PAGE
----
In his pioneering study, Men in Metal, Sven Saaler examines Japanese public statuary as a central site of historical memory from its beginnings in the Meiji period through the twenty-first century. Saaler shows how the elites of the modern Japanese nation-state went about constructing an iconography of national heroes to serve their agenda of instilling national (and nationalist) thinking into the masses. Based on a wide range of hitherto untapped primary sources, Saaler combines data-driven quantitative analysis and in-depth case studies to identify the categories and historical figures that dominated public space. Men in Metal also explores the agents behind this visualized form of the politics of memory and introduces historiographical controversies surrounding statue-building in modern Japan.
300 Years of Japanese Design
Editor: Vivian Li
The Kimono in Print: 300 Years of Japanese Design will be the first ever publication devoted to examining the kimono as a major source of inspiration, and later vehicle for experimentation, in Japanese print design and culture from the Edo period (1603-1868) to the Meiji period (1868-1912). Print artists, through the wide circulation of prints, have documented the ever-evolving trends in fashion, have popularized certain styles of dress, and have even been known to have designed kimonos. Some famous print designers also were directly involved in the kimono business as designers of kimono pattern books, such as Nishikawa Sukenobu (1671-1751) and Okumura Masanobu (1686-1764). The dialogue between fashion and print is illustrated here by approximately 70 Japanese prints and illustrated books—by Nishikawa Sukenobu, Suzuki Harunobu, Utagawa Kunisada, Kikukawa Eizan, and Kamisaka Sekka, among others. The group of five essays features new research and scholarship by an international group of leading scholars working today at the intersection of the Japanese print and kimono worlds and the social, cultural, and global significances circulated therein.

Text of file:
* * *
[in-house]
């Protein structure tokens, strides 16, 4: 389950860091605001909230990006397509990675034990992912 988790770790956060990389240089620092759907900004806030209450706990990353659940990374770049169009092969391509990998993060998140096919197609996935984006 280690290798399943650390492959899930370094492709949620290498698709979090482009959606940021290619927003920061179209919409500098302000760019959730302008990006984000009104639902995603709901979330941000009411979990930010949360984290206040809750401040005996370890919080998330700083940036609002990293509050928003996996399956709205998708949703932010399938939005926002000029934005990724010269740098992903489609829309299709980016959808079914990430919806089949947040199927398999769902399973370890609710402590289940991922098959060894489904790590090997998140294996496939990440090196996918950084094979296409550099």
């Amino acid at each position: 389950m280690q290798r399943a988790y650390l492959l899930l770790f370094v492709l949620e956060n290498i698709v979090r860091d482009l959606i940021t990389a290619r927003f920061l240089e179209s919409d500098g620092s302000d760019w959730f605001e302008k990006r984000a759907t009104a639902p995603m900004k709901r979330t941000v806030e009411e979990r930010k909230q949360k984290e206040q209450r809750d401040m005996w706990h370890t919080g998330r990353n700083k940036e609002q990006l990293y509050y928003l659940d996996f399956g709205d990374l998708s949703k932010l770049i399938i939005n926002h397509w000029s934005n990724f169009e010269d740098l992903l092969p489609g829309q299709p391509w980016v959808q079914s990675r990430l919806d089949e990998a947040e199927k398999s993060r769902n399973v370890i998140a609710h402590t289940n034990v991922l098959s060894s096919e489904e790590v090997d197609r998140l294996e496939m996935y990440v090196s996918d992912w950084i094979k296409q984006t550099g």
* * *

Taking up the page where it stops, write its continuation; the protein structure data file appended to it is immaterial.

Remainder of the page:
Narrative, Place, and the Śaiva Imaginary in Early Medieval North India
In Mapping the Pāśupata Landscape: Narrative, Place, and the Śaiva Imaginary in Early Medieval North India, Elizabeth A. Cecil explores the sacred geography of the earliest community of Śiva devotees called the Pāśupatas. This book brings the narrative cartography of the Skandapurāṇa into conversation with physical landscapes, inscriptions, monuments, and icons in order to examine the ways in which Pāśupatas were emplaced in regional landscapes and to emphasize the use of material culture as media through which notions of belonging and identity were expressed. By exploring the ties between the formation of early Pāśupata communities and the locales in which they were embedded, this study reflects critically upon the ways in which community building was coincident with place-making in Early Medieval India.
Gao Xingjian's Theatre of the Tragic
In Dionysus on the Other Shore, Letizia Fusini argues that throughout his early exile years (late 1980s-1990s), Gao Xingjian gradually moved away from Absurdist Drama to develop a dramaturgical system with tragic characteristics. Drawing on a range of contemporary theories of tragedy, this book reconfigures some of the key tropes of Gao’s post-1987 theater as varied articulations of the Dionysian sparagmos mechanism. They are the dismemberment of the dramatic self, the usage of constricted spaces, the divisive nature of gender relations, and the agony of verbal language. Through a text-based analysis of seven plays, the author ultimately aims to show that in Gao’s theater, tragedy is an ongoing and mostly subtextual dynamism generated by an interplay of psychic forces concurrently cohesive and divisive.
In: Dionysus on the Other Shore
In: Dionysus on the Other Shore